Almost all analysts are expecting no change in Fed policy at the September FOMC meeting next week.
So the focus this month will probably be on the wording of the statement, any changes to the projections, and on the press conference.
Here are the June FOMC projections. Since the release of those projections, Q2 GDP was reported at a 1.1% annual rate, after increasing 0.8% in Q1.
Currently GDP is tracking around 3.3% annualized in Q3. It seems likely the FOMC will revise down GDP for 2016.
|GDP projections of Federal Reserve Governors and Reserve Bank presidents|
|Jun 2016||1.9 to 2.0||1.9 to 2.2||1.8 to 2.1|
|Mar 2016||2.1 to 2.3||2.0 to 2.3||1.8 to 2.1|
1 Projections of change in real GDP and inflation are from the fourth quarter of the previous year to the fourth quarter of the year indicated.
The unemployment rate was at 4.9% in August, so the unemployment rate projection for Q4 2016 will probably be mostly unchanged.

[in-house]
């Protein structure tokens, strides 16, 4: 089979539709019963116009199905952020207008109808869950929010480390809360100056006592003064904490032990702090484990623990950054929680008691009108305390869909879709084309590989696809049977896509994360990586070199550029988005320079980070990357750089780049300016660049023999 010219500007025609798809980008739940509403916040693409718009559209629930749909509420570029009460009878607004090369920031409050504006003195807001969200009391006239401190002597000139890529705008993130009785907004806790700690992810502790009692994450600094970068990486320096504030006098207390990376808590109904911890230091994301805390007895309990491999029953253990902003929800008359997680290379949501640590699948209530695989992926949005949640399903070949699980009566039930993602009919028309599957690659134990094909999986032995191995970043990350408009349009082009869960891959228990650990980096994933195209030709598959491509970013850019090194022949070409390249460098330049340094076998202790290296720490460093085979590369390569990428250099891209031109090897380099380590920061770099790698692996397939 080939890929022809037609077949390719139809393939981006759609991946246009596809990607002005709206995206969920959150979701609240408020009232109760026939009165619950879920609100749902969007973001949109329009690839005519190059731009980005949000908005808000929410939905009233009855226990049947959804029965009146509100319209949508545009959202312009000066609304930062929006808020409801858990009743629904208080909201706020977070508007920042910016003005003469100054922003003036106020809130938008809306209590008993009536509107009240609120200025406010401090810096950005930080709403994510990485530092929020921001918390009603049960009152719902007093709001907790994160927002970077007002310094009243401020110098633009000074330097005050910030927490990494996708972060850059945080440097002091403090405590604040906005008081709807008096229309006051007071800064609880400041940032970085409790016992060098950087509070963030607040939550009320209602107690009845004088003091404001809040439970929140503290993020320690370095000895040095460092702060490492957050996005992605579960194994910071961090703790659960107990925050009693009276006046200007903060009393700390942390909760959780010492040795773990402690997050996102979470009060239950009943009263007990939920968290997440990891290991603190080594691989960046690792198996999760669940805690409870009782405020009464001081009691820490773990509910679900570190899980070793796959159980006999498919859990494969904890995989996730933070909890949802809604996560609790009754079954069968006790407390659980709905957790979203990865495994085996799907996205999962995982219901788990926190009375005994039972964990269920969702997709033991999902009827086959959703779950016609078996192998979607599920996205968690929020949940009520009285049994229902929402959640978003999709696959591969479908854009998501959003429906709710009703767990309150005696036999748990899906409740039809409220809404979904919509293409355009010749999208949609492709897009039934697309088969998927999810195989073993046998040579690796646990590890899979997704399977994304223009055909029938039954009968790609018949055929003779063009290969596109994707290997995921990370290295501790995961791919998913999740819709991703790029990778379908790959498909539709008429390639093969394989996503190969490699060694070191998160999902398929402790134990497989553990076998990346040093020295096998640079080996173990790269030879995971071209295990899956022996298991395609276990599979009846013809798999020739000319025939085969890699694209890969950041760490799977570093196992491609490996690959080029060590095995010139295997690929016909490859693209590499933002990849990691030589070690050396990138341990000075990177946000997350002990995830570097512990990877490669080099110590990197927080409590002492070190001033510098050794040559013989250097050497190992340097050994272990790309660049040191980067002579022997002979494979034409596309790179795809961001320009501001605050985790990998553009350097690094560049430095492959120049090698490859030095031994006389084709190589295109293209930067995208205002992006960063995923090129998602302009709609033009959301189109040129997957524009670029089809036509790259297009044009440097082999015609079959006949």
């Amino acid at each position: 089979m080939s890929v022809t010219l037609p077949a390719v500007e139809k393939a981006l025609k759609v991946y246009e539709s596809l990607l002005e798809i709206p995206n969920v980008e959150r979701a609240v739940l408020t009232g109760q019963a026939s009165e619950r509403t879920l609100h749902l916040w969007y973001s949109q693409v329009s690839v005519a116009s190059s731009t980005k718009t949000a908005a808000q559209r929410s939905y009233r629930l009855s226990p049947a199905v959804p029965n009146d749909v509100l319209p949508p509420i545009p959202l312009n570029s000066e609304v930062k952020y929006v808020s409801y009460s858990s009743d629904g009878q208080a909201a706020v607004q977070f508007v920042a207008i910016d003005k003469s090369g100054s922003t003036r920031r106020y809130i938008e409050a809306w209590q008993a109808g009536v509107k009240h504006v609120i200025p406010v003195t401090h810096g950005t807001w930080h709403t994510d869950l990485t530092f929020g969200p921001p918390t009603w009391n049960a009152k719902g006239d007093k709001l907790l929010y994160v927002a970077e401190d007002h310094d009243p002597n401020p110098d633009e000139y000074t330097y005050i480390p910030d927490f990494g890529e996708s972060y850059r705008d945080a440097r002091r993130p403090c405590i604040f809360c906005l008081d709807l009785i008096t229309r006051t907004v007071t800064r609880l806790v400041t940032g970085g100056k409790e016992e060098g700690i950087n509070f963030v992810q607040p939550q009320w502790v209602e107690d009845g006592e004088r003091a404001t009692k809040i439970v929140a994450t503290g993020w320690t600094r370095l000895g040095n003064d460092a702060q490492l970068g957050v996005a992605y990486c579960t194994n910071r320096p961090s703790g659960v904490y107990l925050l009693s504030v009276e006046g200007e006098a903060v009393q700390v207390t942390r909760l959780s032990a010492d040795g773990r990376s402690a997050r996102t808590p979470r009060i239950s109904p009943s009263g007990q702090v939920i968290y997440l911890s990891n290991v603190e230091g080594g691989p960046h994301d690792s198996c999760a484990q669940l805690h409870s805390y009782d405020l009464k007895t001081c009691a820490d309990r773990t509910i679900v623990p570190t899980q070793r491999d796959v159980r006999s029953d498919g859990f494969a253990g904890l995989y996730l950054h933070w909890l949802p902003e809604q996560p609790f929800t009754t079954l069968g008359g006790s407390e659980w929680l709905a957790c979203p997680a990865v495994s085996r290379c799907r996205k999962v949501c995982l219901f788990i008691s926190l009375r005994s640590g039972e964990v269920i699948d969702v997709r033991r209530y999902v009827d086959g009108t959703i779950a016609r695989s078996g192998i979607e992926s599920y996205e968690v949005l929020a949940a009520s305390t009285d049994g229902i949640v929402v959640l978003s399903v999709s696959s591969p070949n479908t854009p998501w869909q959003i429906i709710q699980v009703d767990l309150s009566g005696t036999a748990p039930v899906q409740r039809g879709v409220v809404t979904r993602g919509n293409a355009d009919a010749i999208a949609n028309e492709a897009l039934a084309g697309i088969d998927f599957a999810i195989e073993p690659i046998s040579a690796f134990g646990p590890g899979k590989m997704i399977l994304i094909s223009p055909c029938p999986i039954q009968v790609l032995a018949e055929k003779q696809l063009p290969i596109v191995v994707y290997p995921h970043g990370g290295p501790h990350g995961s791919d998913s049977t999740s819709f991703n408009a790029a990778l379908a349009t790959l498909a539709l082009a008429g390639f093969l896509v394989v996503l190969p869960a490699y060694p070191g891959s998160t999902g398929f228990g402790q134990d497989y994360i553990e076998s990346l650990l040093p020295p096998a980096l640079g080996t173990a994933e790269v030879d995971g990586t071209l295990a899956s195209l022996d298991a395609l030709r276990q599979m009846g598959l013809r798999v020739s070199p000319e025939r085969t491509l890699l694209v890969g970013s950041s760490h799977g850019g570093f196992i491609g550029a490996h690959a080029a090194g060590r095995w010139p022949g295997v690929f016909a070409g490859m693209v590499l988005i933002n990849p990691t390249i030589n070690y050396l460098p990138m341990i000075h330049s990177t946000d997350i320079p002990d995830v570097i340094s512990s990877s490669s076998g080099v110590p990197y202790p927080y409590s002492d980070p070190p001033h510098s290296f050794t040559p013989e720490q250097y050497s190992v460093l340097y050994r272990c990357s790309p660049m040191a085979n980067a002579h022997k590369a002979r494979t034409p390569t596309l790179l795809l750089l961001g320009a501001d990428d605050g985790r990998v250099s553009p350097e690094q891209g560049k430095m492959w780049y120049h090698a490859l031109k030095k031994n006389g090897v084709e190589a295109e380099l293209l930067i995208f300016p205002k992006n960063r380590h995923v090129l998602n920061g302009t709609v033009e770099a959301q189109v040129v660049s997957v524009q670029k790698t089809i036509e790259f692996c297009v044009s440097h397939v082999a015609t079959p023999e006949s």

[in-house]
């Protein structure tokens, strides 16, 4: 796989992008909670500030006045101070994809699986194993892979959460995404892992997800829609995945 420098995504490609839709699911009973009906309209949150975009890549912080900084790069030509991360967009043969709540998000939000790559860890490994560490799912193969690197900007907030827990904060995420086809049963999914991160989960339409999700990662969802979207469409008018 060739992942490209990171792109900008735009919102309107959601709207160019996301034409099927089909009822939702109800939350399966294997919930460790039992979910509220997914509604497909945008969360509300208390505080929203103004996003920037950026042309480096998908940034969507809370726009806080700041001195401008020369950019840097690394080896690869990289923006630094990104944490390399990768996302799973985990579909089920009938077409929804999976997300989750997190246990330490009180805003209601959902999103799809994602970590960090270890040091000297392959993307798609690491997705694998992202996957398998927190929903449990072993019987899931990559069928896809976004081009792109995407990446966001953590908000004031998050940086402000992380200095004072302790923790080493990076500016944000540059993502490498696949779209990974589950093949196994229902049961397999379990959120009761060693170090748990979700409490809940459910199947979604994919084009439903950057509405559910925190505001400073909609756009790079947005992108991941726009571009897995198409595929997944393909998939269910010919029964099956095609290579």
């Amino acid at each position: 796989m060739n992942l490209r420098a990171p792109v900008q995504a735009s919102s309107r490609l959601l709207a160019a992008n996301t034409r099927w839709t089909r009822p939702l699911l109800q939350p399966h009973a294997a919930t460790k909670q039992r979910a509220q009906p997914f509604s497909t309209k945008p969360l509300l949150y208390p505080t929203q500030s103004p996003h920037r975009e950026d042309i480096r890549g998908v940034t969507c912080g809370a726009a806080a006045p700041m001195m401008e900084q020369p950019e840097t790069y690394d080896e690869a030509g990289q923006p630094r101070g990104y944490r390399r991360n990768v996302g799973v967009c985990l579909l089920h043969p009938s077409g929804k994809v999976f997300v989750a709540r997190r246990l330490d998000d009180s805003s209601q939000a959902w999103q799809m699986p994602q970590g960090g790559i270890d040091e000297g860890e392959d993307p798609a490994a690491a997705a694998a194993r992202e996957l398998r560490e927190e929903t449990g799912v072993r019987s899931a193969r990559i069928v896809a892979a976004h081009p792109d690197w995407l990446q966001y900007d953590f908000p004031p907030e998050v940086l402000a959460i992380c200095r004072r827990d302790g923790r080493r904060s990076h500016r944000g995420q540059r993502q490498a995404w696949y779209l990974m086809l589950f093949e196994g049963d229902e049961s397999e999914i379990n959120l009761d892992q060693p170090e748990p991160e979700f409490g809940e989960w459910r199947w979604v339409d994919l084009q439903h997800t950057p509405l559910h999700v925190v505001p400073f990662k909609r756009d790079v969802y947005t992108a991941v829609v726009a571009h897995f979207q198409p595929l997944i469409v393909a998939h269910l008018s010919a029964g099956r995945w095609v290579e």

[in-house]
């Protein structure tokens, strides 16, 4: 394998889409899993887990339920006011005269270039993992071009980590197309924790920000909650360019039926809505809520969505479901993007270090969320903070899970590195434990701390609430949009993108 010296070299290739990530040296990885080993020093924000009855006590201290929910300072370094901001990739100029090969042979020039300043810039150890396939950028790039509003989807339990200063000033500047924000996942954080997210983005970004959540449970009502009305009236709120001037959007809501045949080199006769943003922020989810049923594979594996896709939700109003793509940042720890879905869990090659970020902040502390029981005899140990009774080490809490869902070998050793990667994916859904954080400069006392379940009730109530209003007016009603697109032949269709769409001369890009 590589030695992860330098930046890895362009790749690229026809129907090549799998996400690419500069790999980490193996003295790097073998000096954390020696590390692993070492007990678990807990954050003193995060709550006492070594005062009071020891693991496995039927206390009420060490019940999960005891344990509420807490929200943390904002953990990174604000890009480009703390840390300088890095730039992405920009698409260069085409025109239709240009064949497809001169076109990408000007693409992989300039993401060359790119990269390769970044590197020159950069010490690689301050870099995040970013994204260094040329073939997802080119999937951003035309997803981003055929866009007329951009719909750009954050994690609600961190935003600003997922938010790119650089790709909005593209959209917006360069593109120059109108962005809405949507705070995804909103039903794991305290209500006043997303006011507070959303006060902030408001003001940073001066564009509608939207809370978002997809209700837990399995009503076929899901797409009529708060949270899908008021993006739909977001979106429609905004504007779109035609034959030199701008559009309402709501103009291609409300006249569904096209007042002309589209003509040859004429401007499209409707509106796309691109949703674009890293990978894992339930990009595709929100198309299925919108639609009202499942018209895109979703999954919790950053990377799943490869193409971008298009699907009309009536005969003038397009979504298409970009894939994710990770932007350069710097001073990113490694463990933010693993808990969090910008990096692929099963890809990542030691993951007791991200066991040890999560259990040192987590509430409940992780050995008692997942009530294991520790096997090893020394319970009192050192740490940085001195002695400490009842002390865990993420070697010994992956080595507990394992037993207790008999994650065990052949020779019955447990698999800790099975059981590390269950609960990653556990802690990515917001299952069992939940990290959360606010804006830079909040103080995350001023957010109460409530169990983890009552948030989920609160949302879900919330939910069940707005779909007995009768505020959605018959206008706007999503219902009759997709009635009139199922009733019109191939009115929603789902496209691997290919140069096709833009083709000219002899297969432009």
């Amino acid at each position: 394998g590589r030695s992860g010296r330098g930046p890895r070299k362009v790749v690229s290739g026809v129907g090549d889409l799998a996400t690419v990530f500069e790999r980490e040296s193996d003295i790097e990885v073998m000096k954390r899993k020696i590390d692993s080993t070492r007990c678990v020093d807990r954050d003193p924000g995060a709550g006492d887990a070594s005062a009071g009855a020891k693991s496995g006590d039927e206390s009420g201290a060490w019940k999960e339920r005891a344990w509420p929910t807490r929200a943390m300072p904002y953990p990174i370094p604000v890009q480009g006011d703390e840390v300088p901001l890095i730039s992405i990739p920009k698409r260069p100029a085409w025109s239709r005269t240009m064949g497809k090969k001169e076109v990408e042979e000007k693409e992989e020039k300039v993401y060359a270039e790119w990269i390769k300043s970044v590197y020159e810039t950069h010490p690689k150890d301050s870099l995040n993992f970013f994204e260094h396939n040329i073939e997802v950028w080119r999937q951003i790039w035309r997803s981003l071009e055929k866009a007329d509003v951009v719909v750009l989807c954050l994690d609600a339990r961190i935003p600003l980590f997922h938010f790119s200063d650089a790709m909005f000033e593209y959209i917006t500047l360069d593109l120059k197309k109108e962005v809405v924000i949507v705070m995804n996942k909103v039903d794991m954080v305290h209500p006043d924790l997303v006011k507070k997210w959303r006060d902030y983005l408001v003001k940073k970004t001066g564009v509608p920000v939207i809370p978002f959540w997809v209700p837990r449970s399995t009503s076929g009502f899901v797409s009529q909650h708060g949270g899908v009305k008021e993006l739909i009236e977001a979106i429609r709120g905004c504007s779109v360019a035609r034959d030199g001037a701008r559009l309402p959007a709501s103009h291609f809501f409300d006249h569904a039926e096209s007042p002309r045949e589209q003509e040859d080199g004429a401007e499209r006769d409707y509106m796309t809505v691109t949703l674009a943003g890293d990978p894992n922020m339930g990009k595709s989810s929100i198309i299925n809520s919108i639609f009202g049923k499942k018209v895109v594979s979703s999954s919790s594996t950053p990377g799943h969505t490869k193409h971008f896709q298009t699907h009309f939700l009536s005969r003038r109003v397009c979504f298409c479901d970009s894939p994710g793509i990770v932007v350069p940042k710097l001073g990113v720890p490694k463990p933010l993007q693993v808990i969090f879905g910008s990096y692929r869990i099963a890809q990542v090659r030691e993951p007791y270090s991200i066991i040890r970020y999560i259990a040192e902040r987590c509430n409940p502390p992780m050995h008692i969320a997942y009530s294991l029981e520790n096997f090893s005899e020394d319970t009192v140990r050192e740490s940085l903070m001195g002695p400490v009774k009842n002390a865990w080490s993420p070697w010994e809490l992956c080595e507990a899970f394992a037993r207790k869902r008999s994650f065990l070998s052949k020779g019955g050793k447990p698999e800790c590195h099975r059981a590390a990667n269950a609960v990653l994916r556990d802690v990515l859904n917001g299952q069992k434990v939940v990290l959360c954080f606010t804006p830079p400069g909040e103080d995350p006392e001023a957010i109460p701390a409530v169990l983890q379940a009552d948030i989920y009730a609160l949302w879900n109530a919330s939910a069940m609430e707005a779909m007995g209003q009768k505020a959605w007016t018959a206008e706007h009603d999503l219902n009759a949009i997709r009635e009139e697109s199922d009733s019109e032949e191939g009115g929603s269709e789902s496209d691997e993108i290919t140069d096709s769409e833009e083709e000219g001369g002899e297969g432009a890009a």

|Unemployment projections of Federal Reserve Governors and Reserve Bank presidents|
|Jun 2016||4.6 to 4.8||4.5 to 4.7||4.4 to 4.8|
|Mar 2016||4.6 to 4.8||4.5 to 4.7||4.5 to 5.0|
2 Projections for the unemployment rate are for the average civilian unemployment rate in the fourth quarter of the year indicated.
As of July, PCE inflation was up only 0.8% from July 2015.
|Inflation projections of Federal Reserve Governors and Reserve Bank presidents|
|Jun 2016||1.3 to 1.7||1.7 to 2.0||1.9 to 2.0|
|Mar 2016||1.0 to 1.6||1.7 to 2.0||1.9 to 2.0|
PCE core inflation was up 1.6% in July year-over-year.
|Core Inflation projections of Federal Reserve Governors and Reserve Bank presidents|
|Jun 2016||1.6 to 1.8||1.7 to 2.0||1.9 to 2.0|
|Mar 2016||1.4 to 1.7||1.7 to 2.0||1.9 to 2.0|
With the recent stabilization in oil prices, PCE inflation might pick up a little. But overall PCE core inflation is still below the FOMC target.
The FOMC will probably take no action at the meeting next week, and wait to see if employment gains continue – and inflation picks up.